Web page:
In the year 2022, there is a public divide between police and civilians.
People believe if you support police, you support police brutality. If you stand up against police brutality, you don’t support police.
Those are just some of the ways things are misconstrued in America today.
Unfortunately, there are bad officers and there are good officers.
Locally, there is one officer who is just trying to make a difference in the community he serves. That officer is J’Mon Wells with the East Canton Police Department.
Officer Wells has been with ECPD since the beginning of the summer and has become a figure of authority and influence in the village of just over 1,500 people.
Officer Wells is just trying to make a difference, one child at a time.
We all need someone to look up to, to respect, and to contact for guidance and advice. Officer Wells is launching a program to do just that.
The name of the program is going to be called the S.M.I.L.E. foundation, which stands for Staying Moving In Life Everyday.
“You have to smile. You have to wake up. There’s no reason to wake up upset. That’s the purpose,” Officer Wells said. “There are so many challenges that you have to get past.”
At the August 1 village council meeting, he talked to council about his plans to start the program.
He asked the village for permission to use the second floor of village hall for the program and council unanimously voted in favor 6-0.
But what does this mentoring program consist of and why is it important for a local police officer to be engaged with the local youth.
It’s simple. To humanize the badge. Let children know that they can trust officers.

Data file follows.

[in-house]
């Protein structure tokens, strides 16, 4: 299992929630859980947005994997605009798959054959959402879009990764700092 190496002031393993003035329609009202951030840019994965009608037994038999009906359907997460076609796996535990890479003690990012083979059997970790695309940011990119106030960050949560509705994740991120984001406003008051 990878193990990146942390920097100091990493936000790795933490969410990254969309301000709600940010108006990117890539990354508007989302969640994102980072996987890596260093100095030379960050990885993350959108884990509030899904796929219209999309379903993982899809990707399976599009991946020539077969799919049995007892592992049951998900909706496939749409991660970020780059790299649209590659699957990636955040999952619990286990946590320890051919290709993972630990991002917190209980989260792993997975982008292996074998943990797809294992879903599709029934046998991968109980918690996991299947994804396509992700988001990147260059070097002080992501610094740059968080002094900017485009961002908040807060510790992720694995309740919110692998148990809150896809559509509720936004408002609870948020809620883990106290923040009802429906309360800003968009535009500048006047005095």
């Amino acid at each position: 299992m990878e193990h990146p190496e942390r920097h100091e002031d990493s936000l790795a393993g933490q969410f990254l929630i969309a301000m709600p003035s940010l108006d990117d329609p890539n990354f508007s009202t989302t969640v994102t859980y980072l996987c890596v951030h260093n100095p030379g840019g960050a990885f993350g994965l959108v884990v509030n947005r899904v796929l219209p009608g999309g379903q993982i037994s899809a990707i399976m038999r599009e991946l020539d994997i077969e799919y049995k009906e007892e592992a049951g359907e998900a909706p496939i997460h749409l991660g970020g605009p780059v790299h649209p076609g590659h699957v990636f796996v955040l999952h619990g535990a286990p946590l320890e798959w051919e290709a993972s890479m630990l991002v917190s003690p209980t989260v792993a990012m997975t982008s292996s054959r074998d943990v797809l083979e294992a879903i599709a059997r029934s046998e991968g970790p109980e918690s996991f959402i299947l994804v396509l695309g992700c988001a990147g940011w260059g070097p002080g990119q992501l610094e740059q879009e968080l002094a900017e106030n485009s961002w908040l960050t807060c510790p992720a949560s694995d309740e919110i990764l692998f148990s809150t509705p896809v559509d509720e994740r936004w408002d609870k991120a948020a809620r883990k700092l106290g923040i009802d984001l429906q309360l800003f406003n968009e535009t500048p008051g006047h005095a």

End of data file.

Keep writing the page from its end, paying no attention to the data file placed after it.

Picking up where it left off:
“I think it’s important because nowadays, a lot of people, kids specifically, don’t like police officers or we get a bad rap and it shies the youth away from us,” Officer Wells said. “This program is to bring us closer because there are a lot of kids who need the guidance.”
For some people, their only encounter with law enforcement is when a law is broken. Officer Wells wants people to know that you can communicate with police on a personal level as well. The officer can be seen at East Canton High School football games playing in the grass with the local youth and tossing a football back-and-forth. Wells said he connects with them.
“When you’re talking to them, there have been times that I needed something from them, and I could go to them and they would help me [with important information].”
Wells grew up in a single-mother household with a father in and out of jail. He called his mom a “Super Mom,” but said everyone needs a male figure in their life.
“My dad and I weren’t close. He chose the path that he was on. It hurt to not have a male figure in my life, but you still need that male role to lead you in the right path.”
He said that pushed him to be a better man.
“It made me want to be a man who was there when I had kids,” he said. “I want it to show the other kids that yes, we need our fathers, but you can still make it. I can relate to people who don’t have fathers.”
Officer Wells is the father to two young daughters himself.
He plans to officially start accepting applications for the S.M.I.L.E. Foundation later in the year and begin the program in January of 2023.